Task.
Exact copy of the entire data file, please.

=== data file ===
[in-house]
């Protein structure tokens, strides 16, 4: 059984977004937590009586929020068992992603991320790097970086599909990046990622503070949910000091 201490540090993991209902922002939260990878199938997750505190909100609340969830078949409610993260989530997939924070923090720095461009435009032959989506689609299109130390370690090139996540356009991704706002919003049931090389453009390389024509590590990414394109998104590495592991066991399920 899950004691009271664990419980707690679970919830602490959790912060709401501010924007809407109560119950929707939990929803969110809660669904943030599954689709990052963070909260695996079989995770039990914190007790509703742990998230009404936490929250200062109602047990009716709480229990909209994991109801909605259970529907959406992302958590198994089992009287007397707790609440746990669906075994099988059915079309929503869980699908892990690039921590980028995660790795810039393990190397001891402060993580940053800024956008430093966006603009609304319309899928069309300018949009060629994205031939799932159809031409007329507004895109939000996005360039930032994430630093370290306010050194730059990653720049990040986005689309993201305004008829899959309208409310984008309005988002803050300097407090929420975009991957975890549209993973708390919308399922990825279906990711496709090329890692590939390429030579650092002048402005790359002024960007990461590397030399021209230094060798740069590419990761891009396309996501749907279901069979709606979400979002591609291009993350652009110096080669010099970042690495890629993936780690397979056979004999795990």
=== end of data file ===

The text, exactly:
[in-house]
């Protein structure tokens, strides 16, 4: 059984977004937590009586929020068992992603991320790097970086599909990046990622503070949910000091 201490540090993991209902922002939260990878199938997750505190909100609340969830078949409610993260989530997939924070923090720095461009435009032959989506689609299109130390370690090139996540356009991704706002919003049931090389453009390389024509590590990414394109998104590495592991066991399920 899950004691009271664990419980707690679970919830602490959790912060709401501010924007809407109560119950929707939990929803969110809660669904943030599954689709990052963070909260695996079989995770039990914190007790509703742990998230009404936490929250200062109602047990009716709480229990909209994991109801909605259970529907959406992302958590198994089992009287007397707790609440746990669906075994099988059915079309929503869980699908892990690039921590980028995660790795810039393990190397001891402060993580940053800024956008430093966006603009609304319309899928069309300018949009060629994205031939799932159809031409007329507004895109939000996005360039930032994430630093370290306010050194730059990653720049990040986005689309993201305004008829899959309208409310984008309005988002803050300097407090929420975009991957975890549209993973708390919308399922990825279906990711496709090329890692590939390429030579650092002048402005790359002024960007990461590397030399021209230094060798740069590419990761891009396309996501749907279901069979709606979400979002591609291009993350652009110096080669010099970042690495890629993936780690397979056979004999795990």